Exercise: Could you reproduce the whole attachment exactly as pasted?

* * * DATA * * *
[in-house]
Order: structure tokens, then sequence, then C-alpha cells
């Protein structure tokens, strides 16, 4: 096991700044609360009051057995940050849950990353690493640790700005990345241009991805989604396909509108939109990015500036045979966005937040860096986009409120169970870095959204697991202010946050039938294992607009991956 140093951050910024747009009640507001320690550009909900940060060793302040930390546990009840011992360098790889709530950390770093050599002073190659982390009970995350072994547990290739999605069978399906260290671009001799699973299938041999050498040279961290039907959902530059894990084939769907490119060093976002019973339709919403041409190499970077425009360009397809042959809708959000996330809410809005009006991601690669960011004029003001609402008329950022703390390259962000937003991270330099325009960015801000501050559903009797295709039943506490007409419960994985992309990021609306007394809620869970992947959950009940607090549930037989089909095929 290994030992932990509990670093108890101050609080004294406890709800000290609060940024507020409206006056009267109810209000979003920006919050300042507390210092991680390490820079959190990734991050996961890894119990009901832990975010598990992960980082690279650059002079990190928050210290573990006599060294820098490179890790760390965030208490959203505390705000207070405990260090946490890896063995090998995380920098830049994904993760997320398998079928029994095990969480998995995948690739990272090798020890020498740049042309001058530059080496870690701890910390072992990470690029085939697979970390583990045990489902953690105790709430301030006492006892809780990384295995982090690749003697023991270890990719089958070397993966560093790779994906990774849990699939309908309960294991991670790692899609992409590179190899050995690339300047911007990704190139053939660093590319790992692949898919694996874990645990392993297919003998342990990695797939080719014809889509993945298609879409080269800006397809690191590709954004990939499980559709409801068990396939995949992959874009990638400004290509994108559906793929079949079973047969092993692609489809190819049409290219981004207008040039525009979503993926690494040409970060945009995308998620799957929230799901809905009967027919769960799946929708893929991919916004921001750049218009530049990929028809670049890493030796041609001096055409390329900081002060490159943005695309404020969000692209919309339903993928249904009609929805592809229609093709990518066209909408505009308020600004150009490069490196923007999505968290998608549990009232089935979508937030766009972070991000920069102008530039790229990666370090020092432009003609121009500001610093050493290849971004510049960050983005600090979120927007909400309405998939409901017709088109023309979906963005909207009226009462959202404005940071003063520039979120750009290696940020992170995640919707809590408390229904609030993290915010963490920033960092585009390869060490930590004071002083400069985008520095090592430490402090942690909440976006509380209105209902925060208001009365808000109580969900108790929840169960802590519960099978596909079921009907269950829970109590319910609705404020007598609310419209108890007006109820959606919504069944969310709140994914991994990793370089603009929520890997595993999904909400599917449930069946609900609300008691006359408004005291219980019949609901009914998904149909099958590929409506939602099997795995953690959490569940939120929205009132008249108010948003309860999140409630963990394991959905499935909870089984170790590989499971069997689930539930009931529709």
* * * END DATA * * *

[in-house]
Order: structure tokens, then sequence, then C-alpha cells
């Protein structure tokens, strides 16, 4: 096991700044609360009051057995940050849950990353690493640790700005990345241009991805989604396909509108939109990015500036045979966005937040860096986009409120169970870095959204697991202010946050039938294992607009991956 140093951050910024747009009640507001320690550009909900940060060793302040930390546990009840011992360098790889709530950390770093050599002073190659982390009970995350072994547990290739999605069978399906260290671009001799699973299938041999050498040279961290039907959902530059894990084939769907490119060093976002019973339709919403041409190499970077425009360009397809042959809708959000996330809410809005009006991601690669960011004029003001609402008329950022703390390259962000937003991270330099325009960015801000501050559903009797295709039943506490007409419960994985992309990021609306007394809620869970992947959950009940607090549930037989089909095929 290994030992932990509990670093108890101050609080004294406890709800000290609060940024507020409206006056009267109810209000979003920006919050300042507390210092991680390490820079959190990734991050996961890894119990009901832990975010598990992960980082690279650059002079990190928050210290573990006599060294820098490179890790760390965030208490959203505390705000207070405990260090946490890896063995090998995380920098830049994904993760997320398998079928029994095990969480998995995948690739990272090798020890020498740049042309001058530059080496870690701890910390072992990470690029085939697979970390583990045990489902953690105790709430301030006492006892809780990384295995982090690749003697023991270890990719089958070397993966560093790779994906990774849990699939309908309960294991991670790692899609992409590179190899050995690339300047911007990704190139053939660093590319790992692949898919694996874990645990392993297919003998342990990695797939080719014809889509993945298609879409080269800006397809690191590709954004990939499980559709409801068990396939995949992959874009990638400004290509994108559906793929079949079973047969092993692609489809190819049409290219981004207008040039525009979503993926690494040409970060945009995308998620799957929230799901809905009967027919769960799946929708893929991919916004921001750049218009530049990929028809670049890493030796041609001096055409390329900081002060490159943005695309404020969000692209919309339903993928249904009609929805592809229609093709990518066209909408505009308020600004150009490069490196923007999505968290998608549990009232089935979508937030766009972070991000920069102008530039790229990666370090020092432009003609121009500001610093050493290849971004510049960050983005600090979120927007909400309405998939409901017709088109023309979906963005909207009226009462959202404005940071003063520039979120750009290696940020992170995640919707809590408390229904609030993290915010963490920033960092585009390869060490930590004071002083400069985008520095090592430490402090942690909440976006509380209105209902925060208001009365808000109580969900108790929840169960802590519960099978596909079921009907269950829970109590319910609705404020007598609310419209108890007006109820959606919504069944969310709140994914991994990793370089603009929520890997595993999904909400599917449930069946609900609300008691006359408004005291219980019949609901009914998904149909099958590929409506939602099997795995953690959490569940939120929205009132008249108010948003309860999140409630963990394991959905499935909870089984170790590989499971069997689930539930009931529709």